Block on Trump's Asylum Ban Upheld by Supreme Court
The key word in the headline above is "knowingly."
As you may know by now, COVID-19 is a sneaky virus and you can be unaware that you're carrying it. And even though you may not feel sick, you can infect someone with it without knowing it. That's why everyone is stuck indoors now.
But what if you know you've got it and you infect someone else? You're probably in legal trouble. Maybe big legal trouble.
There are different levels of "knowingly" infecting someone, of course. On one end of the spectrum are those who fail to self-quarantine when they think they're just a bit under the weather. For this group, there may be legal wiggle room if they did so in the first few weeks of the pandemic before massive lockdowns closed businesses and ordered people to stay indoors. Once those government orders were issued, though, it would appear that anyone who breaks the rules of the order could be in legal trouble even if they unknowingly infect someone else.
The case of Sen. Rand Paul (R-Kentucky) fits in nicely here. Paul, you may recall, is the first senator to have contracted COVID-19 and has been roundly criticized for continuing to work and socialize in close proximity to others afterwards. Apparently not showing any symptoms, he took a test on March 16 and, without knowing the results, did not self-quarantine.
Six days later, the results came back as positive, prompting furious responses from Democrats and Republicans alike and self-quarantines by those he'd been around. Washington, D.C. didn't issue its order to stay home and not congregate in groups until March 25, but critics contend that if he thought he needed the test, that's reason enough to self-quarantine. Sen. Paul doesn't face any legal consequences for these actions; the only ones he has to deal with are the criticisms that he behaved irresponsibly.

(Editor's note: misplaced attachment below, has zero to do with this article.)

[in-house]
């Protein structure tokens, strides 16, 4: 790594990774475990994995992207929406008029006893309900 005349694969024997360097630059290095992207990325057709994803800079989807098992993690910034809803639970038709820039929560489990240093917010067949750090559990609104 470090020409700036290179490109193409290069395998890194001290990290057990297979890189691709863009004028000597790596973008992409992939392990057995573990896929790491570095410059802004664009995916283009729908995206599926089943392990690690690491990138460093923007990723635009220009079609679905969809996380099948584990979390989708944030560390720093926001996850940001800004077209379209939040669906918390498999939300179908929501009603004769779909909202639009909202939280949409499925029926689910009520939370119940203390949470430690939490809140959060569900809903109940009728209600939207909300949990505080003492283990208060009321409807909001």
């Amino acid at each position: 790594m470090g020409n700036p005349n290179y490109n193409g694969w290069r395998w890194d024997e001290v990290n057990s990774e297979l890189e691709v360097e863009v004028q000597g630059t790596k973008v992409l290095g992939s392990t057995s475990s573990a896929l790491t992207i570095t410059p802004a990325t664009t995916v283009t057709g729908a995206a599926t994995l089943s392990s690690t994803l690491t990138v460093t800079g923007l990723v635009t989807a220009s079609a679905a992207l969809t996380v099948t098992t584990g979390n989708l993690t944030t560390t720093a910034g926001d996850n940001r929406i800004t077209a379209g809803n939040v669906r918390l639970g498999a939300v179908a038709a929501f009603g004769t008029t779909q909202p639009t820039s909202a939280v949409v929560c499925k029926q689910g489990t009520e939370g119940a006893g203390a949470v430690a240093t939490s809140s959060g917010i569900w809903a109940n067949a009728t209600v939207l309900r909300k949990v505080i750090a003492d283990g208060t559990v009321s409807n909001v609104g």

But what about people in power who should know that their decisions are putting others at risk?
Here, two recent cases come to mind:
The Washington Post's Jennifer Rubin says that arguably "bad actors" of this type need to be aware that they could face civil liability lawsuits once the COVID-19 dust settles.
The precedent for this type of legal action is well established, she writes. "There are a raft of cases involving Legionnaires disease, measles, HIV/AIDS and other communicable diseases in which individuals or their next of kin sued those who either negligently or knowingly exposed others to harm."
Moving along the "knowingness" spectrum to criminal behavior, federal prosecutors recently stepped in to provide some guidance. On March 24, Deputy U.S. Attorney General Jeffrey Rosen suggested in a memo to law enforcement personnel, alerting them that that people who intentionally spread the coronavirus could face criminal charges under federal terrorism laws because the coronavirus "appears to meet the statutory definition of a 'biological agent.'"
Rosen made no mention of whether federal prosecutors have known of any such terrorist activity involving the coronavirus. But at the local level, it appears that police had already been considering even the threat of intentional COVID-19 transmission as a terrorist act.
On March 22, a New Jersey man was arrested by police after he coughed on a supermarket employee, laughed, and said he had the coronavirus. Police charged him with harassment, obstructing administration of law, and making a terrorist threat.
The New Jersey Attorney General's office said that the man could face seven years in prison and a $26,000 fine.